18 Pa.C.S.A. §311.  Consent.

(a)  General rule.–The consent of the victim to conduct charged to constitute an offense or to the result thereof is a defense if such consent negatives an element of the offense or precludes the infliction of the harm or evil sought to be prevented by the law defining the offense.

(b)  Consent to bodily injury.–When conduct is charged to constitute an offense because it causes or threatens bodily injury, consent to such conduct or to the infliction of such injury is a defense if:

(1)  the conduct and the injury are reasonably foreseeable hazards of joint participation in a lawful athletic contest or competitive sport; or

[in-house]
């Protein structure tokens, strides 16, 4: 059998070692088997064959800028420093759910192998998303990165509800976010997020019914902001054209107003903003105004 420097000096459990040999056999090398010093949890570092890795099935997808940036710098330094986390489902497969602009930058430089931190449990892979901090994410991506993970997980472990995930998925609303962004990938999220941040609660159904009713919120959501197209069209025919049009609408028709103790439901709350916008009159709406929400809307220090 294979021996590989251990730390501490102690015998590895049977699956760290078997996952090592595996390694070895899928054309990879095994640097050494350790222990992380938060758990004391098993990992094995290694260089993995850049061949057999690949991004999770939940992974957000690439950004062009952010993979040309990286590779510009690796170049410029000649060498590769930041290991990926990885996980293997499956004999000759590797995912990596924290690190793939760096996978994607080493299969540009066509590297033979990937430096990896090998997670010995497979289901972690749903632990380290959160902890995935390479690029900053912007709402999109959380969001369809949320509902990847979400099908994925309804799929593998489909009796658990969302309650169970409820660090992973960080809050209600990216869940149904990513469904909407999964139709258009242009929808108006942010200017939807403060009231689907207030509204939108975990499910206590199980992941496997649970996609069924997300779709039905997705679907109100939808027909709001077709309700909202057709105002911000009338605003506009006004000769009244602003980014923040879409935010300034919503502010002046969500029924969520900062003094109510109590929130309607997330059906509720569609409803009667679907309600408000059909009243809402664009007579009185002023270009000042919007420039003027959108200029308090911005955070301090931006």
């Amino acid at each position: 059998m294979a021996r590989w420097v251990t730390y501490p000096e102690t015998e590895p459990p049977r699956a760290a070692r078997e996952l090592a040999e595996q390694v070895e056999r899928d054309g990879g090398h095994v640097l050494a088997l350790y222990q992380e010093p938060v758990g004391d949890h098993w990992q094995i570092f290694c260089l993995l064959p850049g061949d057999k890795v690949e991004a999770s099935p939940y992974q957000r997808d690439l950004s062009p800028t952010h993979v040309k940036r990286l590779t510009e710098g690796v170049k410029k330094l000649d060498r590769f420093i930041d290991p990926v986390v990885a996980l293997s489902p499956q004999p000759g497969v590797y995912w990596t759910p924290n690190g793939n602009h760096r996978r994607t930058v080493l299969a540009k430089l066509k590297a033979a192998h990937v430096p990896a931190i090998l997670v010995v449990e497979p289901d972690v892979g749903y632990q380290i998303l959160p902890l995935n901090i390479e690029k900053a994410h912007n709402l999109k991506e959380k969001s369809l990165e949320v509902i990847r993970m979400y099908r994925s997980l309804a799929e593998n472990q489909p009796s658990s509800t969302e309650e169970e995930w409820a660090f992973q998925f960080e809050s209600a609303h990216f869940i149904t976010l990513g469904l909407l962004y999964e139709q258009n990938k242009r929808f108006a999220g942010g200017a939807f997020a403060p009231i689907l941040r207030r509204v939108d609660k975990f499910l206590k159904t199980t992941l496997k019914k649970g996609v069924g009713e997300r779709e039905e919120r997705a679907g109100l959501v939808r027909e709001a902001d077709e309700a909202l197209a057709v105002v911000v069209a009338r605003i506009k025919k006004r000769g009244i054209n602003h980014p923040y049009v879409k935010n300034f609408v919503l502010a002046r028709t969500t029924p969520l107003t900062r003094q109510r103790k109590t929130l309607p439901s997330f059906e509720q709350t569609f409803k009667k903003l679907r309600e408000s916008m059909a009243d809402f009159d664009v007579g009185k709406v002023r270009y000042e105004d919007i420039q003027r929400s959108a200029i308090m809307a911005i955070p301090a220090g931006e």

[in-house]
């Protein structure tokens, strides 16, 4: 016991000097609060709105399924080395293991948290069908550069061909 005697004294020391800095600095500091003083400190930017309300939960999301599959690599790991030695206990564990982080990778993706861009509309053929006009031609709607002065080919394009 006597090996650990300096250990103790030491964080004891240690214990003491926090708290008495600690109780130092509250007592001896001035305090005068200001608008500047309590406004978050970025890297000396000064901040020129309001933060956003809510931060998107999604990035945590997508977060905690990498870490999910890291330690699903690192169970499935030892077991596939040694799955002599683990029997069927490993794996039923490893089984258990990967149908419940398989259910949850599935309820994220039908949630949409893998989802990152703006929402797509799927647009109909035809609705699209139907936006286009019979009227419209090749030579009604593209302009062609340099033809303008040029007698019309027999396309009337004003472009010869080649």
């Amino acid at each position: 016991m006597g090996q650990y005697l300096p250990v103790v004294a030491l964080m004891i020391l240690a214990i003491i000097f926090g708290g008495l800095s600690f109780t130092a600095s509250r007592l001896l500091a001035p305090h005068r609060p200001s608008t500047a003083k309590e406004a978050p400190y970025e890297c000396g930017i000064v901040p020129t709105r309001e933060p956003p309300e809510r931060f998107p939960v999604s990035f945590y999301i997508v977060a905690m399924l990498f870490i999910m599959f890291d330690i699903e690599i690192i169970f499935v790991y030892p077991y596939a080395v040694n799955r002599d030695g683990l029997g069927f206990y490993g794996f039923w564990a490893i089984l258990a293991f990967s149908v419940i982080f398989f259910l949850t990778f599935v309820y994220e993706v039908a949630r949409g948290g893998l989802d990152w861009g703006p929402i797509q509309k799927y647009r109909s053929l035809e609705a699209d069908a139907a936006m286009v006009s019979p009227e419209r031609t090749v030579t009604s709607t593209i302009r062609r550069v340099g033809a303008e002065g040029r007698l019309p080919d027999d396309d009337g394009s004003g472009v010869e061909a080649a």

(2)  the consent establishes a justification for the conduct under Chapter 5 of this title (relating to general principles of justification).

(c)  Ineffective consent.–Unless otherwise provided by this title or by the law defining the offense, assent does not constitute consent if:

(1)  it is given by a person who is legally incapacitated to authorize the conduct charged to constitute the offense;

(2)  it is given by a person who by reason of youth, mental disease or defect or intoxication is manifestly unable or known by the actor to be unable to make a reasonable judgment as to the nature or harmfulness of the conduct charged to constitute the offense;

(3)  it is given by a person whose improvident consent is sought to be prevented by the law defining the offense; or

(4)  it is induced by force, duress or deception of a kind sought to be prevented by the law defining the offense.